How can I tell if it’s transference?
A useful clue can be in whether your response (or someone else’s) seems out of kilter with what seems to have happened on the surface – either by virtue of the intensity of the feelings or behaviour which has arisen, or because the reaction appears frankly a bit leftfield, or even completely baffling. If someone or something prompts rage, fear, sadness, need, shame, or preoccupation, or instils especially high hopes for transformation, healing, or a deeper relationship, there may be clear justification for it in the here and now. But it may be instead have much more to do with the historical script we’re all carrying with us, and you could be right in the middle of a transference enactment, perhaps unknowingly replaying the scenes of your youth yet again, like a stage play being performed night after night. If we can learn to tell what’s what, we know which set of skills to use, to reduce the aggravation and start healing childhood wounds.
What can I do to change things?
You might already be well aware of how transference is playing out in your life in negative ways and be taking steps to change things. Perhaps you’re looking for a new job, learning how to spot signs of conflict quicker, moving out of your parents’ house, or taking a closer look at your relationship. If you haven’t been getting enough care or attention, you might be thinking about dating, trying to see friends more, reminding yourself to be kinder to yourself, working on eating better, or spending five minutes a day meditating. You may already know what the problem is – and the solution.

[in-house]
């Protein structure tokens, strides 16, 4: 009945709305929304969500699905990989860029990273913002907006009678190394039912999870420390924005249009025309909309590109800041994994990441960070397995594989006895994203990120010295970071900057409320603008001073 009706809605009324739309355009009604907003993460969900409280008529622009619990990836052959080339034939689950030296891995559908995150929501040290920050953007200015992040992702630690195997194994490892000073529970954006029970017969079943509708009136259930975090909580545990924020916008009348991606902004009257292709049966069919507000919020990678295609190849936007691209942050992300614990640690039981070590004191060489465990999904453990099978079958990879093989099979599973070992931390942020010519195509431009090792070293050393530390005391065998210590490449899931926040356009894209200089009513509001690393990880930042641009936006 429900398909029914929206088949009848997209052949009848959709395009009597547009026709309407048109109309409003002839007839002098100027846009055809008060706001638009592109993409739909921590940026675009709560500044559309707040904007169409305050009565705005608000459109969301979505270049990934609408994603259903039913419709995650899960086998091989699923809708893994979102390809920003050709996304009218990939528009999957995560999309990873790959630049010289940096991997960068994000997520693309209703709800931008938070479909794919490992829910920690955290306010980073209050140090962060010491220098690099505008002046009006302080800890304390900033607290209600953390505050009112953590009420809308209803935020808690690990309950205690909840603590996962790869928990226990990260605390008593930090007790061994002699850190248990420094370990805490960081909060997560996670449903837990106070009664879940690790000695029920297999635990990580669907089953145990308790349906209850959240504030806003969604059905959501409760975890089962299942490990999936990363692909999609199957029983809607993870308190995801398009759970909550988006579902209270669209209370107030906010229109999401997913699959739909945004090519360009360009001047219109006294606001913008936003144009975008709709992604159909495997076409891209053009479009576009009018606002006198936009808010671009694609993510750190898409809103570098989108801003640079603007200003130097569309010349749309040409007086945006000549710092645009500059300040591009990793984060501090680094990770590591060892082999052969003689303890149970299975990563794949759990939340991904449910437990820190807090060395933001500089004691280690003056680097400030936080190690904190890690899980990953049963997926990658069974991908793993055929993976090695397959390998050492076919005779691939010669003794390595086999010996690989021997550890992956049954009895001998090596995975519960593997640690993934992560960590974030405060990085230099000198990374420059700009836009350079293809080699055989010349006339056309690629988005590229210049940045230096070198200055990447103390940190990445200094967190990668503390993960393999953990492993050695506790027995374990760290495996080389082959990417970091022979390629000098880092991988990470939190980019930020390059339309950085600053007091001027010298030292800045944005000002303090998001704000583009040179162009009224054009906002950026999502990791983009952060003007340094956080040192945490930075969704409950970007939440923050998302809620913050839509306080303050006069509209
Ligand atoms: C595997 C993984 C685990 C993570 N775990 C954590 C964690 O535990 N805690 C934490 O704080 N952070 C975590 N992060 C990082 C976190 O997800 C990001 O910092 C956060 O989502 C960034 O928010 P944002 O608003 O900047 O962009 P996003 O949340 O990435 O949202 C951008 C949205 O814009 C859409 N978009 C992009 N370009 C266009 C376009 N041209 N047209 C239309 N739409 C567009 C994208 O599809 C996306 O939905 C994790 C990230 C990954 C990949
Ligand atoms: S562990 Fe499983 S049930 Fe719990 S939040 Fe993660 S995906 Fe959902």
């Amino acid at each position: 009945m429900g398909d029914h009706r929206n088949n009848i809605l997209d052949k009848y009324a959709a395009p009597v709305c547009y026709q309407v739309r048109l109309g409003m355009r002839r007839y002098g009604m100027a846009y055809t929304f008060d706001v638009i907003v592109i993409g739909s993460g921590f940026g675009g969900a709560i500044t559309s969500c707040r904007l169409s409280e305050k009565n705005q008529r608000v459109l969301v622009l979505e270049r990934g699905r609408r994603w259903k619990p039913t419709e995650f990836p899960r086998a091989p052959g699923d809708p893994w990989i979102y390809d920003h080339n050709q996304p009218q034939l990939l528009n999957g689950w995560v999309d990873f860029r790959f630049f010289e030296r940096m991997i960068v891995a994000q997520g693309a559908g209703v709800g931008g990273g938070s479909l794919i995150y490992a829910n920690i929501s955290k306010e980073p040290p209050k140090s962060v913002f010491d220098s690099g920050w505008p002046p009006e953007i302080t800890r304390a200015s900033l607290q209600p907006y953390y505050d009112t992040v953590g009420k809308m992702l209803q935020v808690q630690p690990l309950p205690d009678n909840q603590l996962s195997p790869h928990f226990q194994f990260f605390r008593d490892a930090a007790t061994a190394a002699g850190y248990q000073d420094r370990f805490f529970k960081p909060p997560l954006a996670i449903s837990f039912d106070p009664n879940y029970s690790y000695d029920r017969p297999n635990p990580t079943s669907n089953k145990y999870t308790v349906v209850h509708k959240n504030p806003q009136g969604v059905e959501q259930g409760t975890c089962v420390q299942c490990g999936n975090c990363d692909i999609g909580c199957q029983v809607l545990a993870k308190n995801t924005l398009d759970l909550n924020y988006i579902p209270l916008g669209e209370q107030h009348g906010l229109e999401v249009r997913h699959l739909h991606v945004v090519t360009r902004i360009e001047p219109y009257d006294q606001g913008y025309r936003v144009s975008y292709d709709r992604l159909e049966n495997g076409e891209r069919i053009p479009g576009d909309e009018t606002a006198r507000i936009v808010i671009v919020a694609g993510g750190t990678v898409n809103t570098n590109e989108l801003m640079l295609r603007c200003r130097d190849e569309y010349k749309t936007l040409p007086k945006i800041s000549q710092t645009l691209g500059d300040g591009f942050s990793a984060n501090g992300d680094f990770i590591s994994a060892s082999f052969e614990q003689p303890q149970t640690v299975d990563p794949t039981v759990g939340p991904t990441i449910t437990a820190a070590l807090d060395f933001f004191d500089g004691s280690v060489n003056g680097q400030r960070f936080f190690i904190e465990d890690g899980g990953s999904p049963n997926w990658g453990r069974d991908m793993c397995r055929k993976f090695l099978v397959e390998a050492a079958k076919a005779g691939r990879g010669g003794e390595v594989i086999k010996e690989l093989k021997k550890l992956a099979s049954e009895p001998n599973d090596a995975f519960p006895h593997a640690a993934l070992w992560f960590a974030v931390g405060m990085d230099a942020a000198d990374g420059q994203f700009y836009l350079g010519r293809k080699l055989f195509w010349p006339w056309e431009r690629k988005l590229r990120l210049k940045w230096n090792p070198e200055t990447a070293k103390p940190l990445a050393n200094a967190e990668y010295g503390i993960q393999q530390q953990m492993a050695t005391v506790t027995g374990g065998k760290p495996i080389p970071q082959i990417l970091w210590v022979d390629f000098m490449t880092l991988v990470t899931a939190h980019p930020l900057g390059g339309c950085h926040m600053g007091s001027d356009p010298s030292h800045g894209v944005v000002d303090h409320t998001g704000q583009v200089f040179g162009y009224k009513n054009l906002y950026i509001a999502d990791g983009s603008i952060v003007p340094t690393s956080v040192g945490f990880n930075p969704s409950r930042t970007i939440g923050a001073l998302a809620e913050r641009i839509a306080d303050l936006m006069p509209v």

But if you’re stuck, unhappy but can’t work out what’s going on, or know what you want to change but need help with it, therapy could be part of the solution. Sometimes parts of us simply get stuck in the past, and a different sort of help to the kind our caregivers gave us, can help us bring them home to the present.